News and Updates

  • Cottage/ Tiny House by Historic Shed Florida

    We were approached by someone in the historic Duckpond neighborhood in Gainesville looking to add an accessory cottage in her back yard. After some design iterations, we ended up building a 16'x20' version of our Starlet cottage with elements that complemented her historic home. The design was approved by the Gainesville Preservation Board.

  • What do you do with a recessed planter at your house? Aside from growing some measly flowers, you might consider scrapping the planter and add some attractive storage. The owners' response after the shed was complete: "It looks's looks like it was part of the original house ... Love it!... "

  • Historic Shed will host a one day workshop on Saturday, March 21 starting at 10 am at 1212 Ponce de Leon Boulevard, Brooksville, FL 34601 to discuss designing and building both site-built Small Homes/ Cottages and Tiny Homes on Wheels (THOW). REGISTRATION NOW CLOSED. See you Saturday! The morning portion of the Workshop will focus on Zoning and Building Codes for Site Built Small Homes in Florida. This session will be presented by Historic Shed president and licensed Florida Building Contractor, Jo-Anne Peck. What you can build, where Research a property's zoning Uses Building Planning Florida Building Code Minimum room sizes Habitable rooms Egress requirements Lofts/ Stairs Required clearances for fixtures Utilities Wind maps/ meeting load requirements Shutters Construction drawings Permitting process Inspections during the build And more... We hope to take some of the mystery out of the design/ build process for both the DIYer and those considering hiring a contractor to build their little dream home. The afternoon sessions will include:  Downsizing your Life (including Children) to fit in a Tiny House with Pat Dunham. Pat Dunham, tiny spaces coach and speaker, will outline ways you can live comfortably in your own small space.  Her ideas work for space-challenged living environments from tiny homes to efficiency apartments to RV's and boats. Long before the tiny house movement began, Pat lived that life aboard a boat with her husband and six children.  She will speak on the many benefits of living small while offering practical advice for downsizing and useful tips for creating storage solutions. Container Homes Jarrid Dotterer, co-founder of the Container Division of Chocolate Peach Construction, a company that focuses on sustainable building, will speak on container homes.  He will cover the acquisition of the container to the construction process and the potential that a container has.  Jarrid will share the challenges unique to containers, including the type of steel, as well as the special skills and tools needed to turn them into your own tiny home.  His background in the construction field and his passion for repurposing materials qualifies him to share his knowledge with individuals wishing to explore their options. Building Your Tiny House on Wheels with Andrew Bennett of Trekker Trailers . Shorty Robbins on Tiny House Building with SIPS/ Finding a Place to Live in Your THOW. Ms. Robbins has also graciously offered to bring her THOW to the Workshop to tour! More info to follow on these portions of the Workshop. Some other topics may also be added. Registration for the Workshop is required so we can plan appropriately. Lunch will be provided. The Workshop will be held in a well ventilated covered space, but that does not have air conditioning. A small house will hopefully still be under construction at the shop for touring. Please contact us with any questions or concerns.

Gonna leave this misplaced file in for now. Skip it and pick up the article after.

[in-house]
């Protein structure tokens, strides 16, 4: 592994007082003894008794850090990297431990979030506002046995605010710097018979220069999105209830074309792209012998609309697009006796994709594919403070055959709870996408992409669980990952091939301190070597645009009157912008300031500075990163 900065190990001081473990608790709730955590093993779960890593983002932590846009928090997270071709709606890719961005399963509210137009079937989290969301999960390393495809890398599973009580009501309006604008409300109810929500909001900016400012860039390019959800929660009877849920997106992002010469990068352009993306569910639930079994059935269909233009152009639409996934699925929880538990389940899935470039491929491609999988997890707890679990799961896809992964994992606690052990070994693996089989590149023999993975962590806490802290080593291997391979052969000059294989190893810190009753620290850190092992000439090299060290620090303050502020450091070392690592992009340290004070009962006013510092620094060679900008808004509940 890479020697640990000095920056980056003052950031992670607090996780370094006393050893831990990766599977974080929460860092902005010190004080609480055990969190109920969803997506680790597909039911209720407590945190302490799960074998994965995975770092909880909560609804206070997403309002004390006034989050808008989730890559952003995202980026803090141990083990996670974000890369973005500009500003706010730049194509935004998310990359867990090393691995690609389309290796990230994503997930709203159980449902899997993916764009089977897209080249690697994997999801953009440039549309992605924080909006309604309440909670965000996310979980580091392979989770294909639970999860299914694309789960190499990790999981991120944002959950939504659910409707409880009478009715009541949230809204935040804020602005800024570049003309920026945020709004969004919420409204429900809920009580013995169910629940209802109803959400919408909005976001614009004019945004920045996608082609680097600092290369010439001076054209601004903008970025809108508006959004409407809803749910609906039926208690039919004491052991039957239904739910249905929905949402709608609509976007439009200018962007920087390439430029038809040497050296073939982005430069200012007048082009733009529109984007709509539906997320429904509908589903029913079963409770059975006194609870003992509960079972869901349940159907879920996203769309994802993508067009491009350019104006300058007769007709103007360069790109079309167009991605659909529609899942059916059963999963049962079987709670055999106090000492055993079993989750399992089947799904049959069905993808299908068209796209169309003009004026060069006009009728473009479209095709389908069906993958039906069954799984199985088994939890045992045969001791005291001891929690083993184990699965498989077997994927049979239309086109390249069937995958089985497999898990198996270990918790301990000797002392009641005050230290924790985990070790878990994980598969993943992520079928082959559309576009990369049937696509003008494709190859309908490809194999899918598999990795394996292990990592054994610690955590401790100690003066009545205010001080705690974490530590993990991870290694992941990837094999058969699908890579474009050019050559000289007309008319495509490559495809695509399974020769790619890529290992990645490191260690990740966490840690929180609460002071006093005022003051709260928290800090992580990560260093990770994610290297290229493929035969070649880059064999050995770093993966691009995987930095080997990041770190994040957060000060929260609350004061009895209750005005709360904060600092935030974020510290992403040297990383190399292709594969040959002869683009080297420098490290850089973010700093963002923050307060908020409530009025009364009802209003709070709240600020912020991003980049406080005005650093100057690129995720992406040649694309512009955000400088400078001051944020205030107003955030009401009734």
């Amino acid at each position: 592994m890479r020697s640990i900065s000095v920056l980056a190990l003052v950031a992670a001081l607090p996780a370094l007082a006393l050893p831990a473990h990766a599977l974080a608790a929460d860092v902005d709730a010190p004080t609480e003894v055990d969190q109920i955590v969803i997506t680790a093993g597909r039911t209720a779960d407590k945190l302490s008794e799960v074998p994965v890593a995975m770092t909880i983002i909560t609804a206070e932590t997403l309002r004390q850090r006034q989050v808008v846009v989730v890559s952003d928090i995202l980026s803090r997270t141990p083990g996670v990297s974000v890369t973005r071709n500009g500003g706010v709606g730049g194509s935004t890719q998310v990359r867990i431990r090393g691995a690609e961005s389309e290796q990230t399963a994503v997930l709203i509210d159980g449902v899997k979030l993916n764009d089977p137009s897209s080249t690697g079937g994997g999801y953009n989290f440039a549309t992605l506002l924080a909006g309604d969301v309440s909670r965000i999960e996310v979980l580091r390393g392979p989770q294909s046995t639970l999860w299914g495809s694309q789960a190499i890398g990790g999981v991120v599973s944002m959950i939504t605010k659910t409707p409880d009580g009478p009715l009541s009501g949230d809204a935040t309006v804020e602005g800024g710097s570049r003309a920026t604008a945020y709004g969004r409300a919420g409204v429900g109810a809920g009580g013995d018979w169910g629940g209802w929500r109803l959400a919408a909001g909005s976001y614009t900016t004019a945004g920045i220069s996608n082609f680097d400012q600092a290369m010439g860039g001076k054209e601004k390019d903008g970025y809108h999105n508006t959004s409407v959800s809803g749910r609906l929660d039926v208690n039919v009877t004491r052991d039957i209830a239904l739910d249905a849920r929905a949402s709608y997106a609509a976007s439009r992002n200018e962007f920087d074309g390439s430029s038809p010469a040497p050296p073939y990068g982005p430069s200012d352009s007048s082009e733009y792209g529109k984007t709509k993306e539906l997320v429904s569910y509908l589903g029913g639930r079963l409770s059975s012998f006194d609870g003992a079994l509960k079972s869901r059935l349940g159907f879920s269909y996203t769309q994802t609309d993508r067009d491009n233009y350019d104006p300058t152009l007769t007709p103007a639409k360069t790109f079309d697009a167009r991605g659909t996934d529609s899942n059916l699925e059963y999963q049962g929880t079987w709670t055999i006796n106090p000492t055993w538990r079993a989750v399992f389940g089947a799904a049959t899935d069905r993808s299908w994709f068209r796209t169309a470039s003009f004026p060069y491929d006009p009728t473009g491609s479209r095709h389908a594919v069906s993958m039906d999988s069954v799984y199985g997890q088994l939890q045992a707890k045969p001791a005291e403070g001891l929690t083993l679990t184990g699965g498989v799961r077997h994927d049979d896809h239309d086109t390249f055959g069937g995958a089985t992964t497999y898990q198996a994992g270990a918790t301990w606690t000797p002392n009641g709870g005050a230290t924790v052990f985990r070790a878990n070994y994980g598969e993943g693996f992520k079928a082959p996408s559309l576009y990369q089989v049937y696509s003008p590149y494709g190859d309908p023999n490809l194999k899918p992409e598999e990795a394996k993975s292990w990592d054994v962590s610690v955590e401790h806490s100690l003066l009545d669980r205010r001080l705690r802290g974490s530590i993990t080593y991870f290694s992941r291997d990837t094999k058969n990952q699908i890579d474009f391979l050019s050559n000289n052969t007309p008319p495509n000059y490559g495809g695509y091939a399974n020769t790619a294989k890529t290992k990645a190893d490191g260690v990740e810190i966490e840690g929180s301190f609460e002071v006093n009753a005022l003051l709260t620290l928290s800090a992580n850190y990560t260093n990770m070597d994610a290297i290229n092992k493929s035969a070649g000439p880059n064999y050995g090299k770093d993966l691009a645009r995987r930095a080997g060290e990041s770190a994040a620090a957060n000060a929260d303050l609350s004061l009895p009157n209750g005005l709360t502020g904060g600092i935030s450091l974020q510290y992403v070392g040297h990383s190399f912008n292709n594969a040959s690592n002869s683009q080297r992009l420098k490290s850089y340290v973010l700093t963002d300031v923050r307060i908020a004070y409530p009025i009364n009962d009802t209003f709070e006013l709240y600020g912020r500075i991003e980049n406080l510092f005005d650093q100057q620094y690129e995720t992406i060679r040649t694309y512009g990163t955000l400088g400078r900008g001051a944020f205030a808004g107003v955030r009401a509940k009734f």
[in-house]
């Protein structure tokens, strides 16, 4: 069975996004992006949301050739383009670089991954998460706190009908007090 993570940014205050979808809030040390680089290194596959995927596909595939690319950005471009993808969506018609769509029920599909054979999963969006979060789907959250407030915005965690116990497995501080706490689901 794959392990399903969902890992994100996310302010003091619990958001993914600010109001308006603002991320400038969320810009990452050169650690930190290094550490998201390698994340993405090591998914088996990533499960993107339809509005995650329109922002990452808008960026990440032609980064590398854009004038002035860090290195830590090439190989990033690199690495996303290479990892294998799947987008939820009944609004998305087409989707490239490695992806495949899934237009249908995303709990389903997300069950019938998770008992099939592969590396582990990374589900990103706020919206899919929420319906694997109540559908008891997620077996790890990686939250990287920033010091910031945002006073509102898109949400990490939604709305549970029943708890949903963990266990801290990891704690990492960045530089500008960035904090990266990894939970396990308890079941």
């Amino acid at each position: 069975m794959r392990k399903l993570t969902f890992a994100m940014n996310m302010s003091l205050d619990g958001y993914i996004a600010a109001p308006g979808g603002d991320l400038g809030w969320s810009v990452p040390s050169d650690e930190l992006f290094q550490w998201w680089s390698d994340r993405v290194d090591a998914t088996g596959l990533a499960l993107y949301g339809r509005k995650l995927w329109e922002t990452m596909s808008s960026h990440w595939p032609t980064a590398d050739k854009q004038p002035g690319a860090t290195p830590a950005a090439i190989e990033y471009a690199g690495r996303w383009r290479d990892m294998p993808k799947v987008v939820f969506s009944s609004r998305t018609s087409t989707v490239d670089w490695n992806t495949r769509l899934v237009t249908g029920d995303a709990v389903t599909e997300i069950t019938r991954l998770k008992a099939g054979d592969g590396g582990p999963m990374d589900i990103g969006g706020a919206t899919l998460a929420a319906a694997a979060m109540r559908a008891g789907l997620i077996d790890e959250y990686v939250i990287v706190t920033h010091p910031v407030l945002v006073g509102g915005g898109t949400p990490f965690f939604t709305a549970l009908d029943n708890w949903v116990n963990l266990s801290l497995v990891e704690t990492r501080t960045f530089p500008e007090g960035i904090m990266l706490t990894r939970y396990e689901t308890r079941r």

• We've been advertisers in Hyde Park Living and Palma Ceia Living magazines (really nice full-sized glossy magazines) since they were first published a few years ago, as these are two of our favorite south Tampa neighborhoods. When I mentioned a recent project to the magazine director, Bradley Hassen, she very nicely offered to do a feature article in the magazines. The project highlighted is a two-story garage-apartment recently built in the Historic Hyde Park neighborhood. The article appears in the February issue of Hyde Park Living and will also be in the March issue of Palma Ceia Living. The magazines are mailed to residents of each neighborhood. Click on the link below to see the article in better detail. Hyde Park_Feb15 (dragged) For advertising info for your own company, contact Bradley Hassen at 813-494-0130. While this building will not be on the upcoming Historic Hyde Park Home Tour on February 28, Historic Shed will have a booth there and you can see the exterior of the two-story garage-apartment from the street, in between touring the fabulous historic homes. Stop by the booth and we will give you the address.